Trivialities in Non-Trivial Times

In the grand scheme of things, is writing about something as trivial as video games worthwhile in light of the huge, sometimes crushing problems and issues of the real world?

I’ve been struggling with this question a little bit since the recent terror attacks in London. A post on Andrew Sullivan’s blog has helped me realize that this is a rather silly thing to be worried about.

No one has suggested that we stop playing cricket because of events in London. No one has said, “Of course this game fades into insignificance compared to events in the real world.” Nor has anyone offered up the inane idea that if we stop playing cricket the terrorists will have won. The idea of stopping the game appears not to have occurred to anyone, which I think is wonderful and yet another example of the British stoicism of which you write. It makes me realize how much I’ve missed London.

Bottom line: The real world will always be full of calamity. It’s the brief escape provided by entertaining trivialities like video games that can make it seem a little less calamitous.

5 thoughts on “Trivialities in Non-Trivial Times

  1. Its the exact reason why movies and radio did so well in the depression-WWII era. People need to get away mentally or they go insane,even if its to a fantasy form of what they are running from, I had to do a whole 20 page report on it for class once, not really planning on reliving having to do that right now.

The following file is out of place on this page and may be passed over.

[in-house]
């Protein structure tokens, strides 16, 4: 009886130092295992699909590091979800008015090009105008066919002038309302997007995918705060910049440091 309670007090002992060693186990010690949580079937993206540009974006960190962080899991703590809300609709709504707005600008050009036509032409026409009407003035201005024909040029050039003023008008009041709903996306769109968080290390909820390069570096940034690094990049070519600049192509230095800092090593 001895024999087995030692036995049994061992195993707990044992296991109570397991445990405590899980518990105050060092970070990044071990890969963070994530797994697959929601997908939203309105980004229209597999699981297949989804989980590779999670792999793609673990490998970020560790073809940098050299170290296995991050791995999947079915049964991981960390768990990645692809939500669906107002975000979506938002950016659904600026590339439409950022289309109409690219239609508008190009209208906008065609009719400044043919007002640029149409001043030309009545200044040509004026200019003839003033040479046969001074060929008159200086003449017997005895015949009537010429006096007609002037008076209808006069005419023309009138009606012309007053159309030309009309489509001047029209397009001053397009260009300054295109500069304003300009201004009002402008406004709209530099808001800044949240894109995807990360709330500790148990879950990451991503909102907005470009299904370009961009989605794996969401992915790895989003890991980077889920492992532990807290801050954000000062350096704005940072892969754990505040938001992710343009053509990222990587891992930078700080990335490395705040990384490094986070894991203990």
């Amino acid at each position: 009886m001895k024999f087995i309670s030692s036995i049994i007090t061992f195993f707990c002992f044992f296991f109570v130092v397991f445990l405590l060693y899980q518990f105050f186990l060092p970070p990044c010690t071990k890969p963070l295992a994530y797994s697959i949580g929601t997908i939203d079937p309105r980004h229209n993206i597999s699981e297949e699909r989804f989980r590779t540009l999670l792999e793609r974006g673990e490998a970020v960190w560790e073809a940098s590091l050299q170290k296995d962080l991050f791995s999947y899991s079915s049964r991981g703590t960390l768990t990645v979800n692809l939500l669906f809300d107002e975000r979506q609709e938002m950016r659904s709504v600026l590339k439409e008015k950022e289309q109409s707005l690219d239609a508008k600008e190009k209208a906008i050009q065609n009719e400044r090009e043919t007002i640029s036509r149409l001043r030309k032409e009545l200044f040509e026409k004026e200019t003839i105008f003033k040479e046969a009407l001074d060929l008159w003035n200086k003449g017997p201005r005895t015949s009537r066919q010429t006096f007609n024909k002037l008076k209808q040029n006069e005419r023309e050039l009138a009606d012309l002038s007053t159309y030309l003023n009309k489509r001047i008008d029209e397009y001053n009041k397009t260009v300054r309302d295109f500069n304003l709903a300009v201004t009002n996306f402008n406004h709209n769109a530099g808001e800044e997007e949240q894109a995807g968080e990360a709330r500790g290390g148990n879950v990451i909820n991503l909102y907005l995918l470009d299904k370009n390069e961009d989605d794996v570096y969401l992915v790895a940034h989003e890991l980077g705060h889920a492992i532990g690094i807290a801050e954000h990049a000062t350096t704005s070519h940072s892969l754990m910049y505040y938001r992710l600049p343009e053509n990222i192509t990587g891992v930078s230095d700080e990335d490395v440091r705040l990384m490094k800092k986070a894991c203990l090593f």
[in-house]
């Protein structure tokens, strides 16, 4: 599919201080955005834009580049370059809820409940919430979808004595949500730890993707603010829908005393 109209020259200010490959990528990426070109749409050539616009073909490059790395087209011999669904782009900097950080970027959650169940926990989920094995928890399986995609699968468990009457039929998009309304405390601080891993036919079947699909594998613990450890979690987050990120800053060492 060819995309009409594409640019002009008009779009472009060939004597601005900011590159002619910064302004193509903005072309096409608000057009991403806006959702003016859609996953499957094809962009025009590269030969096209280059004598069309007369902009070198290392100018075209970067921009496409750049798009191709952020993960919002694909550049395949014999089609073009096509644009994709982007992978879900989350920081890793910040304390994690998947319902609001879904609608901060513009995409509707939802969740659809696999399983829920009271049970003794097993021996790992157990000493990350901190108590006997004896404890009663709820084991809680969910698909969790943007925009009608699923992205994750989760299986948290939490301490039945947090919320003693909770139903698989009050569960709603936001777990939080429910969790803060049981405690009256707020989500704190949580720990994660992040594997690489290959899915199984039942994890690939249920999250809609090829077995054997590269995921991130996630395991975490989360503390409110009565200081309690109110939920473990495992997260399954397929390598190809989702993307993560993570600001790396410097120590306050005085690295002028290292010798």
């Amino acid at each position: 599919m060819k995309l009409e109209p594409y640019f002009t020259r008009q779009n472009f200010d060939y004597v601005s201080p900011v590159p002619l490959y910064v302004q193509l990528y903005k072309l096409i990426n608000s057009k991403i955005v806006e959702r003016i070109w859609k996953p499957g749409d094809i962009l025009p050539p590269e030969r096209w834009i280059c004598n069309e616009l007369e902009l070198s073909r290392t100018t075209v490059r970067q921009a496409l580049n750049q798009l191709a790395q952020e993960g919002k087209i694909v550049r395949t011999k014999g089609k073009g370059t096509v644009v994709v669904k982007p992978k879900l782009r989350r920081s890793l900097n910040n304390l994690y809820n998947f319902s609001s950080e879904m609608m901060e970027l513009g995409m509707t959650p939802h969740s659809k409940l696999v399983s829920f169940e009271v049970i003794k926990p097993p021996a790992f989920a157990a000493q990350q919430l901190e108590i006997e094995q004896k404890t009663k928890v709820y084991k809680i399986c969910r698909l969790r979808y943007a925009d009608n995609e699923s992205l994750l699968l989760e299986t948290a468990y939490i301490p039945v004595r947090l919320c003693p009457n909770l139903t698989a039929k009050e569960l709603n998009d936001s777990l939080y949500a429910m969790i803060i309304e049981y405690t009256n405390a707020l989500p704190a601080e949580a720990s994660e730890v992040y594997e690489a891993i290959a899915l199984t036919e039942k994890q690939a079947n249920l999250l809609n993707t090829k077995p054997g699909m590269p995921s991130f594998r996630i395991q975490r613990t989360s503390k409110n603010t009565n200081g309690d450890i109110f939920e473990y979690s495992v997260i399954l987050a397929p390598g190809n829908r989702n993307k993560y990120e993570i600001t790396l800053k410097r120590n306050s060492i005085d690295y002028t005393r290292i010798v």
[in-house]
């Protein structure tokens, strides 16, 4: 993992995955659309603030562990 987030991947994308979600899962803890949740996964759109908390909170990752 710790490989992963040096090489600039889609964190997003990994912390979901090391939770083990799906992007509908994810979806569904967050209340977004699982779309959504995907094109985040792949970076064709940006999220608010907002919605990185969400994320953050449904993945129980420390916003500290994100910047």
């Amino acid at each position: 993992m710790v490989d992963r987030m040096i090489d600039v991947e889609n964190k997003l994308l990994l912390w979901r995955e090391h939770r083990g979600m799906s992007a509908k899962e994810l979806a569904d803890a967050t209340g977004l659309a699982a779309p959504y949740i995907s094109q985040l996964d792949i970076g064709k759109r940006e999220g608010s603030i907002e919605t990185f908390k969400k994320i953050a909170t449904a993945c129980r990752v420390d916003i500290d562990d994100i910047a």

2. I appreciate the fact that you don’t discuss politics and your views here. Not saying that your views on aren’t important or less valid than some random pundit though.

  3. I think it’s worth noting that -everything- deserves at least some coverage, even if it’s only the tinyest amounts.

  4. I read his blog too. And certainly I see no reason to stop blogging about video games (or playing video games) when serious things happen if that is what you do. On the other hand, I decided against going into a video game career because I felt it didn’t have enough weight to it. I didn’t feel in the scheme of things that writing about video games would be fulfilling for me. Instead I’m trying to go into public policy. Though I might spare a moment to fight those who would try to censor video games.

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